Yesterday, I found myself thinking about my friends from college. I had been talking to three of them and I just miss them, in a way that I wasn’t initially aware of. I thought about the friendships I once had. How we were bound together by time and proximity. Our time was endless except for studying, which was easily given up and I was one of the few that worked.
We lived all together. Within feet of one another. It wasn’t miles, it wasn’t a car trip, it wasn’t a plane trip. It was next door. I’m saddened that I don’t have that anymore. That I won’t have that anymore by the nature of age. My time has become a precious commodity and I don’t have endless amounts of it. We are all so many miles apart on completely different coasts; we are plane flights away from each other. And I miss it because I know I won’t get it back.
For me my friends have always been my family. They are my family. When I was a child, my family were just people I was bound to by blood, but who were never there for me. My friends were my core. My friends were always there for me. When I conjure up the word family it is so leaden with despair and disappointment. But friendship is filled with love, kindness, compassion, humor, excitement and adventure. And I want that.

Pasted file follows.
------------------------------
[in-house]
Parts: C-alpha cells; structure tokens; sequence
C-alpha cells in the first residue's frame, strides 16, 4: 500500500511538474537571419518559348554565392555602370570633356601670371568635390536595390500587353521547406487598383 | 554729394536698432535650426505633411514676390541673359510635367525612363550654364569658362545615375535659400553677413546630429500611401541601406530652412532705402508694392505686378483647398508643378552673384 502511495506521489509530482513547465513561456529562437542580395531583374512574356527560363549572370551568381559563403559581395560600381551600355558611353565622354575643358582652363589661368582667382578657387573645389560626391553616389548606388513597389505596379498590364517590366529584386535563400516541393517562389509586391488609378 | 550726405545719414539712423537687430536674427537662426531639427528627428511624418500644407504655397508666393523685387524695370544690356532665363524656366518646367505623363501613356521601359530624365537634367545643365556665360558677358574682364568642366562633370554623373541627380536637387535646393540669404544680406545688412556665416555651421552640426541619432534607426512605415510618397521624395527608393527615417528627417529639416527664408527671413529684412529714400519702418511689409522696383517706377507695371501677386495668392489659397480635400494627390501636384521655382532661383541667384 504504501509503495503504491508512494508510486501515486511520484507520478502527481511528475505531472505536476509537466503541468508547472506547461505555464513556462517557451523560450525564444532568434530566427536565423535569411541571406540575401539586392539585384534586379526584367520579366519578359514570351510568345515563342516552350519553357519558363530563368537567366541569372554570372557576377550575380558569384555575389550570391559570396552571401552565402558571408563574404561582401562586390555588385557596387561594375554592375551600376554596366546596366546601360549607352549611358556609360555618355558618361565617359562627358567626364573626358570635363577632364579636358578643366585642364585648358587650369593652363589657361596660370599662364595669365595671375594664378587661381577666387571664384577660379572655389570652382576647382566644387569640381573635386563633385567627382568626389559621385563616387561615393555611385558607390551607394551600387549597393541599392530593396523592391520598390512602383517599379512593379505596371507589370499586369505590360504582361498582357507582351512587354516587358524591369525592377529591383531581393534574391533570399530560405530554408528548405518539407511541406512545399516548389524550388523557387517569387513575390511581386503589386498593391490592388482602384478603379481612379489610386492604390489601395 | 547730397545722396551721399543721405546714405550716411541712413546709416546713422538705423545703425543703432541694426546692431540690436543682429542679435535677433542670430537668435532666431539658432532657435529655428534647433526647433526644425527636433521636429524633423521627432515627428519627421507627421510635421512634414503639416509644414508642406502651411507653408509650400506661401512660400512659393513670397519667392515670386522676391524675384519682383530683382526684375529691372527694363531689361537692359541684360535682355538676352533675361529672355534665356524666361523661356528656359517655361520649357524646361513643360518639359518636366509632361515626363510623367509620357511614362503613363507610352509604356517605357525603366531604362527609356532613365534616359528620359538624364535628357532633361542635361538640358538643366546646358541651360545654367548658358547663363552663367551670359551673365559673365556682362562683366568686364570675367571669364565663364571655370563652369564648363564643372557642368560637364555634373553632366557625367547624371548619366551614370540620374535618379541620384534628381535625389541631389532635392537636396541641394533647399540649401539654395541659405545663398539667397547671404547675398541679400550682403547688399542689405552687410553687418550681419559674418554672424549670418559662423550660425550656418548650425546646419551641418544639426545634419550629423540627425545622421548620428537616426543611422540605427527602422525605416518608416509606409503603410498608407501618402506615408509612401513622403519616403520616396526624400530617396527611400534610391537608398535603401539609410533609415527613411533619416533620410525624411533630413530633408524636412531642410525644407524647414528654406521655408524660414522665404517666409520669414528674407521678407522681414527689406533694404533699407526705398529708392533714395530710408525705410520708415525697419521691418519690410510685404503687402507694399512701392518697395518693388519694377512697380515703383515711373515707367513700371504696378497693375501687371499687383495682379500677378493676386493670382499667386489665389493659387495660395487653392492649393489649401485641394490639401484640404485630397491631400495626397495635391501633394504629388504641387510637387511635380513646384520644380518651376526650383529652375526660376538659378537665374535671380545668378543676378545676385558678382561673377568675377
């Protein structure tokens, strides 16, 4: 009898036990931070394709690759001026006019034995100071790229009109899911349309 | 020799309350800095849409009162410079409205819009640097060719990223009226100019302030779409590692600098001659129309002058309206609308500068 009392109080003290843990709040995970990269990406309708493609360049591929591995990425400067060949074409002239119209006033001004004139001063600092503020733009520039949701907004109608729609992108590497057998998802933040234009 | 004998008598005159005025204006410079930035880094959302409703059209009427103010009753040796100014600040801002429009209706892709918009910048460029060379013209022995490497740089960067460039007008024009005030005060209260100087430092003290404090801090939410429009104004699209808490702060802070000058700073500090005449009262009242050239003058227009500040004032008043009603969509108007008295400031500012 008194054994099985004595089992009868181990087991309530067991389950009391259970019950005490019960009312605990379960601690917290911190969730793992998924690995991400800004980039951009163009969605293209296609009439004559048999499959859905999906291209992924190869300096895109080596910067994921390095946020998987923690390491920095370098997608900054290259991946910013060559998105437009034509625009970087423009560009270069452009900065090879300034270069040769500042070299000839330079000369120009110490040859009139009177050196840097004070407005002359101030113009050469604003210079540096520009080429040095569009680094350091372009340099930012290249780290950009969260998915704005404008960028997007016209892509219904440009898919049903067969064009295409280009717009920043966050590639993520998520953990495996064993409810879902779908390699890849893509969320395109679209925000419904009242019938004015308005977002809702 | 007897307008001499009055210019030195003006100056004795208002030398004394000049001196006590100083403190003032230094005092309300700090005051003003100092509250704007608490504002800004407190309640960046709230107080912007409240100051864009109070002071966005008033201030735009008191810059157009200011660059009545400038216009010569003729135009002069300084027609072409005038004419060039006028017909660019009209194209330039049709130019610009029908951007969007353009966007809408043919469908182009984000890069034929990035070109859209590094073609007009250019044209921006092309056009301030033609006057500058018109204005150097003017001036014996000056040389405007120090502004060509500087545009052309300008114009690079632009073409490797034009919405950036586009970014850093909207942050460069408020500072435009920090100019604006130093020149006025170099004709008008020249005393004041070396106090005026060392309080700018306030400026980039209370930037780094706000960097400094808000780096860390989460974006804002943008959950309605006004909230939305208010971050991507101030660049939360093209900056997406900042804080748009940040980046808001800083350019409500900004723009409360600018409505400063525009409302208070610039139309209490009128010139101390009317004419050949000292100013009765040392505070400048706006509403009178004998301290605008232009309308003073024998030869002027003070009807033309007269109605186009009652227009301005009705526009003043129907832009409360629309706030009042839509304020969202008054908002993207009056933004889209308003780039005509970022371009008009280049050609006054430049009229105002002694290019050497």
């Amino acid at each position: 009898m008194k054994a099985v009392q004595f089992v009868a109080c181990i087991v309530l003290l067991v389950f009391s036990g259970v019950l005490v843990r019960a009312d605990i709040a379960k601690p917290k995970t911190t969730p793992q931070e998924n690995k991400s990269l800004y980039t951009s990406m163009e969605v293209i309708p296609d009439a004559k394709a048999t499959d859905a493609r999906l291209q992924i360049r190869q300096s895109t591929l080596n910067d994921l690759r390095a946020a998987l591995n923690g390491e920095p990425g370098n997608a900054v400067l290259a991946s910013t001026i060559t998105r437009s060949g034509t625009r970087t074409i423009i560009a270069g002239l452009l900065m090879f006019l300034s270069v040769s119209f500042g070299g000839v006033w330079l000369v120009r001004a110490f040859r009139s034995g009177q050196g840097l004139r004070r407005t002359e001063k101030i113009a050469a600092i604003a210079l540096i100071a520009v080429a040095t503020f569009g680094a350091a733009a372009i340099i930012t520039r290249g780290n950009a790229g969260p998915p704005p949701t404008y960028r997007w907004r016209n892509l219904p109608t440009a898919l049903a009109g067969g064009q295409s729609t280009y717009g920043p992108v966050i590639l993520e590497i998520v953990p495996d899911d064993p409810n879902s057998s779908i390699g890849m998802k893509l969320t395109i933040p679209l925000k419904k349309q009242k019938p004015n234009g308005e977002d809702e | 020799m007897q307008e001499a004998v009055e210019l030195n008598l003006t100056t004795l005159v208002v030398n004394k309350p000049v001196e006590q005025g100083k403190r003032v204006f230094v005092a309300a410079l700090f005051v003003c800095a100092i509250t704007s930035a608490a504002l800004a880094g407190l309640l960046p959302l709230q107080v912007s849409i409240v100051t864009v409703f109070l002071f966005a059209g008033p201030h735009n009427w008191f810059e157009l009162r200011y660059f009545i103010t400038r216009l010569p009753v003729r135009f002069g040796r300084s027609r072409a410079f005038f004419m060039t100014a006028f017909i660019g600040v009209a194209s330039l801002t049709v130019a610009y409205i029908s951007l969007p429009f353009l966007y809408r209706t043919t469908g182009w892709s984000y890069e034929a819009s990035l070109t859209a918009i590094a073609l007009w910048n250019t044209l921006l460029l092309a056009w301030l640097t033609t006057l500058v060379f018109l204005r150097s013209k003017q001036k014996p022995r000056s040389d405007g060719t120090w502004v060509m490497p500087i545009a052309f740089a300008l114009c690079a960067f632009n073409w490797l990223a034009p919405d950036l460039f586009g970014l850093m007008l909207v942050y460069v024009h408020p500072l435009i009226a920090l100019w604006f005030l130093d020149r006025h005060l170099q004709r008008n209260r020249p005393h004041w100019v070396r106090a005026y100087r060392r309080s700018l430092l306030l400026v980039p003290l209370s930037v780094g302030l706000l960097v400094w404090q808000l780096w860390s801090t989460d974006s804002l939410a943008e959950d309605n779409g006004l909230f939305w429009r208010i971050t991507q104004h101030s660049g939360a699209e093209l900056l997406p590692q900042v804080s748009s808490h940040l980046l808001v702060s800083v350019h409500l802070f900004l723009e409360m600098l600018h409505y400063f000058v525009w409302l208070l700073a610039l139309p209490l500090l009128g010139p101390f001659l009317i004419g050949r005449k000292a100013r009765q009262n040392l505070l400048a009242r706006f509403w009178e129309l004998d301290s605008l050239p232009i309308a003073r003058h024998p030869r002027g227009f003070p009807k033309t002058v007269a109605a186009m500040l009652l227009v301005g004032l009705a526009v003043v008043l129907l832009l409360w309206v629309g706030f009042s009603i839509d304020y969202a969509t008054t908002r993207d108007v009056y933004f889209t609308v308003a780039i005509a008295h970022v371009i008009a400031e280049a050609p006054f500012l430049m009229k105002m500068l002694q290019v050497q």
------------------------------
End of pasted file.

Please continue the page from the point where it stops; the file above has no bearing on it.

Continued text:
Even though the family I have now is my own, one that I have created it is such a paradigm shift for me to turn my focus to family and not to friends. It’s hard for me to shift to this thing that hurt me so much and I find myself still relying on my friends who have moved on and have created their own family, their own networks. I feel like I’m left in the shadow of that. Looking back at these memories, yellowing with age, I know I have to put them away and let them go.
Written as a part of Shell’s Pour Your Heart Out